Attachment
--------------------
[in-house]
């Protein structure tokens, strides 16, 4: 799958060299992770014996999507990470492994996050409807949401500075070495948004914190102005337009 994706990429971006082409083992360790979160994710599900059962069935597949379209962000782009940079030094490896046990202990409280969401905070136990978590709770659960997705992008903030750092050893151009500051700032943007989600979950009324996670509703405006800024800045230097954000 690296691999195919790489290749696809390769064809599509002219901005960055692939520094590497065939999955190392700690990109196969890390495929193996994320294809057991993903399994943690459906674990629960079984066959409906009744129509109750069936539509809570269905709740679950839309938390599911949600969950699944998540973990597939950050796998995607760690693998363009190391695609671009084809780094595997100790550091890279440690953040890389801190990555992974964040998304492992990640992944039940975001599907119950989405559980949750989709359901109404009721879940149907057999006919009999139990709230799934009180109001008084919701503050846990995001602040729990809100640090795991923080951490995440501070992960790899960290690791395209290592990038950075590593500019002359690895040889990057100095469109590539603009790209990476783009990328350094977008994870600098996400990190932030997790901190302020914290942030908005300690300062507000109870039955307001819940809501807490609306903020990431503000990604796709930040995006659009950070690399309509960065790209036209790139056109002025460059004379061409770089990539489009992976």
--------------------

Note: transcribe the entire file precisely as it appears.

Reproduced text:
[in-house]
């Protein structure tokens, strides 16, 4: 799958060299992770014996999507990470492994996050409807949401500075070495948004914190102005337009 994706990429971006082409083992360790979160994710599900059962069935597949379209962000782009940079030094490896046990202990409280969401905070136990978590709770659960997705992008903030750092050893151009500051700032943007989600979950009324996670509703405006800024800045230097954000 690296691999195919790489290749696809390769064809599509002219901005960055692939520094590497065939999955190392700690990109196969890390495929193996994320294809057991993903399994943690459906674990629960079984066959409906009744129509109750069936539509809570269905709740679950839309938390599911949600969950699944998540973990597939950050796998995607760690693998363009190391695609671009084809780094595997100790550091890279440690953040890389801190990555992974964040998304492992990640992944039940975001599907119950989405559980949750989709359901109404009721879940149907057999006919009999139990709230799934009180109001008084919701503050846990995001602040729990809100640090795991923080951490995440501070992960790899960290690791395209290592990038950075590593500019002359690895040889990057100095469109590539603009790209990476783009990328350094977008994870600098996400990190932030997790901190302020914290942030908005300690300062507000109870039955307001819940809501807490609306903020990431503000990604796709930040995006659009950070690399309509960065790209036209790139056109002025460059004379061409770089990539489009992976």